News & Stories Enhanced Patient Safety at CURE Uganda

Enhanced Patient Safety at CURE Uganda

Enhanced Patient Safety at CURE Uganda

At CURE, we strive to provide excellent care to our patients. Safety is a high priority, and we continue exploring ways of enhancing patient safety during surgical procedures. CURE Uganda is one of Africa’s leading hospitals that treat neurological conditions such as hydrocephalus, spina bifida, neural tube defects, and spinal and brain tumors. Since its inception in 2000, the hospital has continued to be an internationally recognized Center of Excellence for pediatric neurological services and was chosen by the Institute of Neurosurgery at Verona University Hospital to participate in a special one-year training in Intraoperative Neurophysiological Monitoring (IONM). Dr. John Mugamba, a senior consultant NeuroSurgeon at CURE Uganda, went for this one-year training in April 2019. His travel and subsequent training were made possible by a generous foundation.

“The reason we wanted to have Intraoperative Neurophysiological Monitoring at CURE Uganda is because of the type of surgical cases we get here. We have many patients who have posterior fossa tumors, many patients who have epilepsy, and patients with cerebral tumors. Because all these cases need special care to ensure that you don’t cause any adverse neurological outcomes during surgery, we need to have a safe way of monitoring to understand what is going on with fibers and cells of the brain, and to make sure that we can easily predict problems that could arise and advise the surgeon to correct it before you get a permanent deficit,” shares Dr. Mugamba.

Dr. Mugamba in surgery.

Intraoperative Neurophysiological Monitoring (IONM) is a neurosurgical discipline aimed at preventing complications during neurosurgical procedures and reducing the risk of neurological deficits after operations that involve the nervous system. The goal of such monitoring is to identify changes in the brain, spinal cord, and peripheral nerve function before irreversible damage, thereby reducing the risk of debilitating deficits such as muscle weakness, paralysis, hearing loss, and loss of other normal body functions. Dr. Mugamba adds, “the central nervous system is made out of electrical impulses, which pass messages from one cell to another. Using the IONM technique, you can monitor these electrical impulses – so you know, as you monitor if something is likely to go wrong and can probably correct it before things become permanent. IONM does not only deal with monitoring but is also a test to see what structures you touch during surgical operations. It falls into two main categories: First, it’s an observation of what is going on during the surgery so that when a surgeon touches something, he/she can know exactly what is being touched; Second, it is to test, identify, or localize where a certain neurological structure is. It helps the surgeon as he/she operates to know where he/she is during surgery, and what structure and what physiology is going within those electrical pathways. Surgeons can be warned about possible complications during surgery and intervene to correct those problems immediately.”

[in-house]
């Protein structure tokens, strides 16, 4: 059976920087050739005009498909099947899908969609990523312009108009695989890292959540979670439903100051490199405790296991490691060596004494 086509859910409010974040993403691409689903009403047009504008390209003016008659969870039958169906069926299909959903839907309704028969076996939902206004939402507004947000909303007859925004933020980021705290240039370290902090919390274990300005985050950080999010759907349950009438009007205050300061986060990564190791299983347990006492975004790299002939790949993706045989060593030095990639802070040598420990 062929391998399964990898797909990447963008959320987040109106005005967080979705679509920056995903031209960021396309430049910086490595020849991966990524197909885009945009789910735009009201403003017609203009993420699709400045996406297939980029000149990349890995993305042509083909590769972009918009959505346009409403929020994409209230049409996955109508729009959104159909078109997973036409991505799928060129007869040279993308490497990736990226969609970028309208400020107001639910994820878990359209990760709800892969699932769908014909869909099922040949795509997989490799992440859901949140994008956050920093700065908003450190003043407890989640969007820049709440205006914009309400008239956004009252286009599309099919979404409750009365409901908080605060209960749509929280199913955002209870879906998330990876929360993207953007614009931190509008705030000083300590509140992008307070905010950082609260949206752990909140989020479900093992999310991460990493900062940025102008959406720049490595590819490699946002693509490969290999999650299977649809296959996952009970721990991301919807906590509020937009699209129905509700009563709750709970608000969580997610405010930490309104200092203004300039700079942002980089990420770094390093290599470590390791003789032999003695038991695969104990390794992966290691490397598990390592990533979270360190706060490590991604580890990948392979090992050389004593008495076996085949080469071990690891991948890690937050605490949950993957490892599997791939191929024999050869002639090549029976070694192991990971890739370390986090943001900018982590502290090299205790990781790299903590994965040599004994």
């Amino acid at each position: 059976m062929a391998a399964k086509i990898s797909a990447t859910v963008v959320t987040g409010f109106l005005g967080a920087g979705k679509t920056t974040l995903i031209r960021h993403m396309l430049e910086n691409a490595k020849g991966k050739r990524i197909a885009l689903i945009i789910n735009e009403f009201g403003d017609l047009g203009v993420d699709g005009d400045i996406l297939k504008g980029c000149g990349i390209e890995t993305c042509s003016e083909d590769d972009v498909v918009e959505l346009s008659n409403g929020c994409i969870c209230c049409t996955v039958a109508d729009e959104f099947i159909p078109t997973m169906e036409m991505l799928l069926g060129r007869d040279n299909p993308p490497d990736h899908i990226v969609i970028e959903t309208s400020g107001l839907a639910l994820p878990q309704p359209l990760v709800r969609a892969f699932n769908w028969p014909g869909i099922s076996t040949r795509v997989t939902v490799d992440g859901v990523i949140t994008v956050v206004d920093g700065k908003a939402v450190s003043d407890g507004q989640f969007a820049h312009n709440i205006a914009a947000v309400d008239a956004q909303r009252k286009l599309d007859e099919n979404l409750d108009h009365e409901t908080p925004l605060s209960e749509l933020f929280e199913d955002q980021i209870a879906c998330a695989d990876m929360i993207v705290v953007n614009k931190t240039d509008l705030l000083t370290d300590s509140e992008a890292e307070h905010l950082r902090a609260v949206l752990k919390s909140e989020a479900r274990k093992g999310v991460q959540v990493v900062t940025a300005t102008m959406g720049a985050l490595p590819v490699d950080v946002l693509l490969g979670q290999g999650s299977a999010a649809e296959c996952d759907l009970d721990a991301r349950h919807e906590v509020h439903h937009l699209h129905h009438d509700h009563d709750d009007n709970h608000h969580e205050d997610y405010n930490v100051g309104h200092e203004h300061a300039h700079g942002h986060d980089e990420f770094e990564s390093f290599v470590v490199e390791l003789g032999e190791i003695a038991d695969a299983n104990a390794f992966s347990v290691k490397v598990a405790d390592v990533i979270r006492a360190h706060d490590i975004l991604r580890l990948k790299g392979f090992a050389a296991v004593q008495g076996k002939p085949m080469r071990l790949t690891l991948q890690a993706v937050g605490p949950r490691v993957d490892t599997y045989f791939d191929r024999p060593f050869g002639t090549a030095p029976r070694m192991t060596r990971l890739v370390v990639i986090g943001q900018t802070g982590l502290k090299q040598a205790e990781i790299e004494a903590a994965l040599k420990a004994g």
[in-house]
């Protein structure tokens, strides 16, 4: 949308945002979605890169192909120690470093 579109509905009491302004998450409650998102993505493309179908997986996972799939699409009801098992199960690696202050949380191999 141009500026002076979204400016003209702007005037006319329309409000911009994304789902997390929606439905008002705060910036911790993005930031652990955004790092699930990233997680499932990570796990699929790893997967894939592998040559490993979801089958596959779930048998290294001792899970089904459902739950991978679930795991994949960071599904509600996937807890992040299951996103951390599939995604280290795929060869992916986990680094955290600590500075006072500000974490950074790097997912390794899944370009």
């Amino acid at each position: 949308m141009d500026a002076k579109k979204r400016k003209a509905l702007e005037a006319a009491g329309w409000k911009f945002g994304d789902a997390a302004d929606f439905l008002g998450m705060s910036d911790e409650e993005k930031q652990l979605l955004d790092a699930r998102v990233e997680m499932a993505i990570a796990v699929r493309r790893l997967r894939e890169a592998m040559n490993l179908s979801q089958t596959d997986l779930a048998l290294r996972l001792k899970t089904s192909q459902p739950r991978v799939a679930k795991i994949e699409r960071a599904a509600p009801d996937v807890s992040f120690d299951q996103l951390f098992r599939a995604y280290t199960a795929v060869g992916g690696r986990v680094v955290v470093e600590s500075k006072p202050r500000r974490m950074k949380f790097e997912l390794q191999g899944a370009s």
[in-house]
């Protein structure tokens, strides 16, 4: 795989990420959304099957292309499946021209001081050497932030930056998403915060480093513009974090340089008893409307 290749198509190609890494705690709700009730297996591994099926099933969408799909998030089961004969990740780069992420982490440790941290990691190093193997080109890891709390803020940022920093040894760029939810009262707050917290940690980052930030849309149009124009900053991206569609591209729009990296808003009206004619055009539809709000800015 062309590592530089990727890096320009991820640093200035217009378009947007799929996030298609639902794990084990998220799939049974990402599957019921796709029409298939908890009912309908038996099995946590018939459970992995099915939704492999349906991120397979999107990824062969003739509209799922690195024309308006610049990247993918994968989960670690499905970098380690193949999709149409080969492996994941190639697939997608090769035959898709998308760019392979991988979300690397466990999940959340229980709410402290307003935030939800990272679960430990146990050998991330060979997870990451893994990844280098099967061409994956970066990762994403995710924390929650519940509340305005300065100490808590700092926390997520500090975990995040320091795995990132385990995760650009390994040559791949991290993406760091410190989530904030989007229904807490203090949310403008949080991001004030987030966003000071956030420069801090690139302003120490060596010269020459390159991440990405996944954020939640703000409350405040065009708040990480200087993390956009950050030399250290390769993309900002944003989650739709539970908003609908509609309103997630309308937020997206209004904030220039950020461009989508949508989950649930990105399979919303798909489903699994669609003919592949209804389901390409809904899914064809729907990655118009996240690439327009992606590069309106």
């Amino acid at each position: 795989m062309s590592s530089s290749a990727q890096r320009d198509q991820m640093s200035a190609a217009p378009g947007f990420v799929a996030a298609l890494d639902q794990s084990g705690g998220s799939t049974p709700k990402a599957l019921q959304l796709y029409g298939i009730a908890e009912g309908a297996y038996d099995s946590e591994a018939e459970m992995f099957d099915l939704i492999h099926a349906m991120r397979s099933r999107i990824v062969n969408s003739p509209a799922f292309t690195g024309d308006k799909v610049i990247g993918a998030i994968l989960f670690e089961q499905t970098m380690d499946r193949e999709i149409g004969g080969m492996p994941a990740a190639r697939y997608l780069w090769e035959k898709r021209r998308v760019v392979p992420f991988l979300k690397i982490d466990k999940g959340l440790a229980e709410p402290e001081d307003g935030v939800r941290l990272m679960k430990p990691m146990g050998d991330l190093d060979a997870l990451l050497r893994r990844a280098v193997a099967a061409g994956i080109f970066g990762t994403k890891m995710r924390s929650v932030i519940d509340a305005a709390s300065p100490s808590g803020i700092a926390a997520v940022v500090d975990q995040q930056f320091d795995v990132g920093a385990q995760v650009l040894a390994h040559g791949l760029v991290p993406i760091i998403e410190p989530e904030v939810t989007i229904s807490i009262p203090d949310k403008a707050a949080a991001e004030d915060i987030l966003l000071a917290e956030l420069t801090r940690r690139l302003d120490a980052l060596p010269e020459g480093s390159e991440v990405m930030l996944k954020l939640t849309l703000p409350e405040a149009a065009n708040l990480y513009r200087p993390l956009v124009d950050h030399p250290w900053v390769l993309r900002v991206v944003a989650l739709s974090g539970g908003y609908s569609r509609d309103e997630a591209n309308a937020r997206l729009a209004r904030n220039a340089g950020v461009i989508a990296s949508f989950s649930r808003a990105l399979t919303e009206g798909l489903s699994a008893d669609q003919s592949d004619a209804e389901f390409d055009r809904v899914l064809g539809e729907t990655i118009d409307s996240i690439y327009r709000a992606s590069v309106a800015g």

Thankfully, the University of Colorado, along with a generous foundation grant, provided the necessary equipment to perform IONM at CURE Uganda. Dr. Mugamba will put into practice the knowledge he acquired while training in Italy to perform IONM. Very few hospitals in Africa have IONM facilities, and CURE Uganda will be the first to utilize the IONM technique in the country. With the implementation of IONM, surgeons will be more comfortable because the safety of the patient will be much improved.  

“In cases of high-risk patients, you can monitor every part of what is going on. This gives the surgeon a chance to operate on a high-risk patient whom he/she would not ordinarily operate without this specialized monitoring. With things like posterior fossa tumors, you sometimes may not know where you are looking, but anatomically you can see where to go. If you are monitoring the nucleus or the cranial nerve, then you are more comfortable with where to go, and the safety of the patient is more guaranteed, ” Dr. Mugamba says. 

Dr. Mugamba is grateful for this training and to the University of Colorado for donating the equipment, along with a generous foundation grant, that will enable CURE Uganda to begin using the technique. CURE International and the leadership at CURE Uganda have made arrangements for onsite training when the equipment arrives at the hospital. With intraoperative Neurophysiological Monitoring (IONM), surgeons’ confidence will be boosted and patient safety will be enhanced during complex procedures.